Reading LGBT Movement through its Spatiality in Istanbul, Turkey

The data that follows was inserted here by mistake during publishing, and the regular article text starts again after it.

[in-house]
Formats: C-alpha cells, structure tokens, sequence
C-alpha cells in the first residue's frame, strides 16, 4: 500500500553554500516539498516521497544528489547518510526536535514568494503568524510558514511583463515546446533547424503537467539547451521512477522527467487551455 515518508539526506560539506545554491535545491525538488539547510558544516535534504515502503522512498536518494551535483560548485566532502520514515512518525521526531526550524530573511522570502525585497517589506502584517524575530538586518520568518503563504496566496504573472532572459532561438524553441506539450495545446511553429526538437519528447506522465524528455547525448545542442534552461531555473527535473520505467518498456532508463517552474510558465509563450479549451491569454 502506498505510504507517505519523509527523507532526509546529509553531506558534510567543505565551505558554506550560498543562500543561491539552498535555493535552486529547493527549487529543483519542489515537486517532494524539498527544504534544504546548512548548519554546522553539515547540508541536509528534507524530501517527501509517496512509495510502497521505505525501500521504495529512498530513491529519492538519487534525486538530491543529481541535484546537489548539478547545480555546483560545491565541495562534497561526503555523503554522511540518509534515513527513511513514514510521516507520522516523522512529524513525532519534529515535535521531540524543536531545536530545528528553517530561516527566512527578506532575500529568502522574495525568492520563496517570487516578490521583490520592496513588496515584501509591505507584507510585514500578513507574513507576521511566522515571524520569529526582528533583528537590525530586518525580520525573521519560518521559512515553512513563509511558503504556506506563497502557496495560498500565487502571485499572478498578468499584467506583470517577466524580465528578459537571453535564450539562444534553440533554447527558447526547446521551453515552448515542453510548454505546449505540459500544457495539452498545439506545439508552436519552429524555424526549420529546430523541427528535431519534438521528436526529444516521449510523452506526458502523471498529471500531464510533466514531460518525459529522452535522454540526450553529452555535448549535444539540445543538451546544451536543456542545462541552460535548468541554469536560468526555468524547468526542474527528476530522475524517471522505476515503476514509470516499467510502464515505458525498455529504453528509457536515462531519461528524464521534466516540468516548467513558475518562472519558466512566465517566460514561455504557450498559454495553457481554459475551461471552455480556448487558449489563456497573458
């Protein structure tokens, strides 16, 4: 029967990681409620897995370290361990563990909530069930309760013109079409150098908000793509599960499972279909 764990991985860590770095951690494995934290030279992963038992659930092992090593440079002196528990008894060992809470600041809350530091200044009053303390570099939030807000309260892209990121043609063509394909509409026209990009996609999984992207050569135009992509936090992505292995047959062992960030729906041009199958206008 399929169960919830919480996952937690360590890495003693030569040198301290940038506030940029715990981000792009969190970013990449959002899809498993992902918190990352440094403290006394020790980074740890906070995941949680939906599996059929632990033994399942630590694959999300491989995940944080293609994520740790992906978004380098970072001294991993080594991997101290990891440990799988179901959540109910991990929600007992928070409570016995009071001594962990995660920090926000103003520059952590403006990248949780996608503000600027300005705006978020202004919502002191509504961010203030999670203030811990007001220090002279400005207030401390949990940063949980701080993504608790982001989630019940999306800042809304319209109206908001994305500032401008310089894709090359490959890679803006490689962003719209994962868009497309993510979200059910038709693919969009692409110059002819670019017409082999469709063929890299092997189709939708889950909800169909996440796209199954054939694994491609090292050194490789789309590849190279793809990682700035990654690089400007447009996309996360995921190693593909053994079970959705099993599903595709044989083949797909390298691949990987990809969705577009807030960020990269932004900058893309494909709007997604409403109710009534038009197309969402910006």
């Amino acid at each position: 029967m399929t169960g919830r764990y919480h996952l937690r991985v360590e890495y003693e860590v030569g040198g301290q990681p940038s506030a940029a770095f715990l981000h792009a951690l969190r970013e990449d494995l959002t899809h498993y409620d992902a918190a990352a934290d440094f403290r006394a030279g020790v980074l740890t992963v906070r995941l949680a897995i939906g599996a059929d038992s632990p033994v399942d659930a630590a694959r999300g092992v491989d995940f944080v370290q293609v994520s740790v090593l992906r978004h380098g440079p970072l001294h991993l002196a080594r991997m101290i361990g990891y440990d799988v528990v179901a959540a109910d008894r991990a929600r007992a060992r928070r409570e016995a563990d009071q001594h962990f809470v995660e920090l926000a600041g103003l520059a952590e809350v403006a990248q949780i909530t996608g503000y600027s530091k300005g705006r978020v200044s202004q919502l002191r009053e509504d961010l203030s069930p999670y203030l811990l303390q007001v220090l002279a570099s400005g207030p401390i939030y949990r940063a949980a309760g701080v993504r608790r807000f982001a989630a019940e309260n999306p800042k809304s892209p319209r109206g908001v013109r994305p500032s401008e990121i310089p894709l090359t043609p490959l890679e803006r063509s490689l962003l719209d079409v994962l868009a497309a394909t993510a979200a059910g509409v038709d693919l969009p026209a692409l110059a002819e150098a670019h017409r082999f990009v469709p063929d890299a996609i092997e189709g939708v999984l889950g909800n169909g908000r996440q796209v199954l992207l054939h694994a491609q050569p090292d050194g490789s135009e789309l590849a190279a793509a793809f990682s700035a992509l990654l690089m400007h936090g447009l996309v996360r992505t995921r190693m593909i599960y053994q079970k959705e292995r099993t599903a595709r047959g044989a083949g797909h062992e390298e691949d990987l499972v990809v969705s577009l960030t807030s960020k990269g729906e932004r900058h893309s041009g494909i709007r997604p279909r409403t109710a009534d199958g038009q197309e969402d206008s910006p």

This article reviews the development of the LGBT movement in Turkey and argues that the existing literature provides an incomplete analysis of the relationship between this movement and the urban spaces that enabled it. We approach the LGBT movement literature with the questions of ‘What is the relation between neighborhoods changing under the neoliberal policies and the LGBT movement? How has the LGBT movement responded to such spatial changes?’ To answer these questions, we divide our article into two main sections. In the first part, we review the existing studies that focus on the LGBT movement in Turkey to briefly present the evolution of the movement. This review demonstrates the lack of spatial consideration of the struggles between the movement and state and society, particularly in Istanbul, where neoliberal policies have enabled significant urban redevelopment. In the second section we develop our central argument, and then discuss the importance of spatiality to understand 1) The role and power of space in the LGBT activism and movement as an enabler of organizing, and 2) How the community has found ways to not only survive and live but also to create spaces of resistance against the exclusionary and displacing processes of neo-liberal structuring of the city. To these ends, we focus on Beyoglu, Istanbul where the LGBT community reached a critical mass and formed the movement. We focus on the subdistricts of Cihangir in 1990s before its gentrification, Tarlabasi in 2000 through its state-led gentrification process and Gezi Park Movement in 2013 to understand the enabling role of these spaces and their transformation into spaces of resistance.
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